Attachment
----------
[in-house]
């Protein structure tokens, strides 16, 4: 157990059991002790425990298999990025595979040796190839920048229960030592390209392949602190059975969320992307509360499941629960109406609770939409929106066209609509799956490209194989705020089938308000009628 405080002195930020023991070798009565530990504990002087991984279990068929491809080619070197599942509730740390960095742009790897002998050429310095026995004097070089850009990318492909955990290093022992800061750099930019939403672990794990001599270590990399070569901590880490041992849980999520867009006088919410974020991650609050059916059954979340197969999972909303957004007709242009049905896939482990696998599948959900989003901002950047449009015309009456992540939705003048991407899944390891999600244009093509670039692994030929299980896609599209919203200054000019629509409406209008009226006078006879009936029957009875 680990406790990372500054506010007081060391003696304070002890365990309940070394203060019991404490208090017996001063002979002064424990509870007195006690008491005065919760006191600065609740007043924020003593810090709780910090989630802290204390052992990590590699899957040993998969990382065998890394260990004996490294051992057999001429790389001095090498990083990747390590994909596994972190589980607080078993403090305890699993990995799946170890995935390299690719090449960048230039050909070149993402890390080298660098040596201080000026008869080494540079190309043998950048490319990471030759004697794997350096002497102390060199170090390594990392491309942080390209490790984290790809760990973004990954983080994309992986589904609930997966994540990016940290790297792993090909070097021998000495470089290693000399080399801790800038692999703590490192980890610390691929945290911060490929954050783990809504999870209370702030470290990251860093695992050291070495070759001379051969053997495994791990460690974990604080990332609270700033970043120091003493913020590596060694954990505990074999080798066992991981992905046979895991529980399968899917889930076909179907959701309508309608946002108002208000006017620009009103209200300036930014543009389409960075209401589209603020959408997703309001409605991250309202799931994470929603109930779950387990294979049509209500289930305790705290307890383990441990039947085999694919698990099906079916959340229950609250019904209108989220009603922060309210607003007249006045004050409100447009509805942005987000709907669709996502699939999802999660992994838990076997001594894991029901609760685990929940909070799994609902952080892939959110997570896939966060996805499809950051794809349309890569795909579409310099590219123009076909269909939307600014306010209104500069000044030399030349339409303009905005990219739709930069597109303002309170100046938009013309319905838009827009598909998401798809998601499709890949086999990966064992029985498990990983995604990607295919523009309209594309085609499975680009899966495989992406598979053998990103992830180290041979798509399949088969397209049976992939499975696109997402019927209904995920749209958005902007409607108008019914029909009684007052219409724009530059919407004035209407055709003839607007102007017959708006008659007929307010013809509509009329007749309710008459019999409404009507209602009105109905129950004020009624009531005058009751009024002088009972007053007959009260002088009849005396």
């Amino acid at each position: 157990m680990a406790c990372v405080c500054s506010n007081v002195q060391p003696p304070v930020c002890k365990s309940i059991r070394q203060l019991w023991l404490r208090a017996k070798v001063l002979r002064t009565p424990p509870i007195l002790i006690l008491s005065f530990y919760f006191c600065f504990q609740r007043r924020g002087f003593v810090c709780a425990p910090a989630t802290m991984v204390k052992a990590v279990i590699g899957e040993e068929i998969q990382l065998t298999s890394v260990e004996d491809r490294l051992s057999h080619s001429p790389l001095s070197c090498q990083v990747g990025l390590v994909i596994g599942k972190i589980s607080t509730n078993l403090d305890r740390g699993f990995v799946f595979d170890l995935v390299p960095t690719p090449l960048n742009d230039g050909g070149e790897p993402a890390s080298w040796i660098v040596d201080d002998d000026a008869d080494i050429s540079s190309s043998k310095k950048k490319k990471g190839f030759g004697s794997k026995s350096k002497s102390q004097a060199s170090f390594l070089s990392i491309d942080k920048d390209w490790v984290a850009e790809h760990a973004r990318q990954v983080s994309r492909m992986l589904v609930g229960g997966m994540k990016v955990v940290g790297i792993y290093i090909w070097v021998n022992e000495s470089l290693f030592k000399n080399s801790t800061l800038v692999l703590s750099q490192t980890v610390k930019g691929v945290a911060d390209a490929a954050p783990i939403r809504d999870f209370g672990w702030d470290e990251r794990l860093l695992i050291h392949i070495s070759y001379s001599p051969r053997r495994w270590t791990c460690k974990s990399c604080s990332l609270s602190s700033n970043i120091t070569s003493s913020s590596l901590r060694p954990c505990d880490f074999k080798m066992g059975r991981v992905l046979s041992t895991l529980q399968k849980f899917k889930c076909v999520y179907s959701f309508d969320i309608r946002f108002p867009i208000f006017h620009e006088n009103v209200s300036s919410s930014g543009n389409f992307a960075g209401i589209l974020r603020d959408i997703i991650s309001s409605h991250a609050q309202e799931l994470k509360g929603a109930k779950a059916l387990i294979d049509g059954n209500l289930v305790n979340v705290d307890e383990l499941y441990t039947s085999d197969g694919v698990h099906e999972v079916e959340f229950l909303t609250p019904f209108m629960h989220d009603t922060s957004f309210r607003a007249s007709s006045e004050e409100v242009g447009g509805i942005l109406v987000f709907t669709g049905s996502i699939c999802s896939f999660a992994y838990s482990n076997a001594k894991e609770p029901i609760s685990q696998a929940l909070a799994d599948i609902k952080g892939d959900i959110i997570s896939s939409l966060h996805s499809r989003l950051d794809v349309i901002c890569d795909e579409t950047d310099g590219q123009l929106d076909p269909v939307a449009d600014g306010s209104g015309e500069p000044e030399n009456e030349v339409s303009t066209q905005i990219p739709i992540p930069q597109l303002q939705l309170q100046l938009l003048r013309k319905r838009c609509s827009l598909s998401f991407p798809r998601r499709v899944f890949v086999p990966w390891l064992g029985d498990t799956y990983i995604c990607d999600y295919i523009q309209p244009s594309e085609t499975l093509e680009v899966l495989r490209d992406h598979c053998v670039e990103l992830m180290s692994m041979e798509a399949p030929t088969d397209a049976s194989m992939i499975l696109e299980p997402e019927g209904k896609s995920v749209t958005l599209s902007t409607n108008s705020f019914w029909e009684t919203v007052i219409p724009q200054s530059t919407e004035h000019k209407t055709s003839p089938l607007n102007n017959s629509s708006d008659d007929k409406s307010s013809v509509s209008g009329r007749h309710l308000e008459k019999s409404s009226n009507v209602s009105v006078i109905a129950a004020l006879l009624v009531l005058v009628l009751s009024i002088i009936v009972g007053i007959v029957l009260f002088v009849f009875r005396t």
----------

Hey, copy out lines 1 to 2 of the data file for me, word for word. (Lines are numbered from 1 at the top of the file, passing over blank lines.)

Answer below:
[in-house]
């Protein structure tokens, strides 16, 4: 157990059991002790425990298999990025595979040796190839920048229960030592390209392949602190059975969320992307509360499941629960109406609770939409929106066209609509799956490209194989705020089938308000009628 405080002195930020023991070798009565530990504990002087991984279990068929491809080619070197599942509730740390960095742009790897002998050429310095026995004097070089850009990318492909955990290093022992800061750099930019939403672990794990001599270590990399070569901590880490041992849980999520867009006088919410974020991650609050059916059954979340197969999972909303957004007709242009049905896939482990696998599948959900989003901002950047449009015309009456992540939705003048991407899944390891999600244009093509670039692994030929299980896609599209919203200054000019629509409406209008009226006078006879009936029957009875 680990406790990372500054506010007081060391003696304070002890365990309940070394203060019991404490208090017996001063002979002064424990509870007195006690008491005065919760006191600065609740007043924020003593810090709780910090989630802290204390052992990590590699899957040993998969990382065998890394260990004996490294051992057999001429790389001095090498990083990747390590994909596994972190589980607080078993403090305890699993990995799946170890995935390299690719090449960048230039050909070149993402890390080298660098040596201080000026008869080494540079190309043998950048490319990471030759004697794997350096002497102390060199170090390594990392491309942080390209490790984290790809760990973004990954983080994309992986589904609930997966994540990016940290790297792993090909070097021998000495470089290693000399080399801790800038692999703590490192980890610390691929945290911060490929954050783990809504999870209370702030470290990251860093695992050291070495070759001379051969053997495994791990460690974990604080990332609270700033970043120091003493913020590596060694954990505990074999080798066992991981992905046979895991529980399968899917889930076909179907959701309508309608946002108002208000006017620009009103209200300036930014543009389409960075209401589209603020959408997703309001409605991250309202799931994470929603109930779950387990294979049509209500289930305790705290307890383990441990039947085999694919698990099906079916959340229950609250019904209108989220009603922060309210607003007249006045004050409100447009509805942005987000709907669709996502699939999802999660992994838990076997001594894991029901609760685990929940909070799994609902952080892939959110997570896939966060996805499809950051794809349309890569795909579409310099590219123009076909269909939307600014306010209104500069000044030399030349339409303009905005990219739709930069597109303002309170100046938009013309319905838009827009598909998401798809998601499709890949086999990966064992029985498990990983995604990607295919523009309209594309085609499975680009899966495989992406598979053998990103992830180290041979798509399949088969397209049976992939499975696109997402019927209904995920749209958005902007409607108008019914029909009684007052219409724009530059919407004035209407055709003839607007102007017959708006008659007929307010013809509509009329007749309710008459019999409404009507209602009105109905129950004020009624009531005058009751009024002088009972007053007959009260002088009849005396």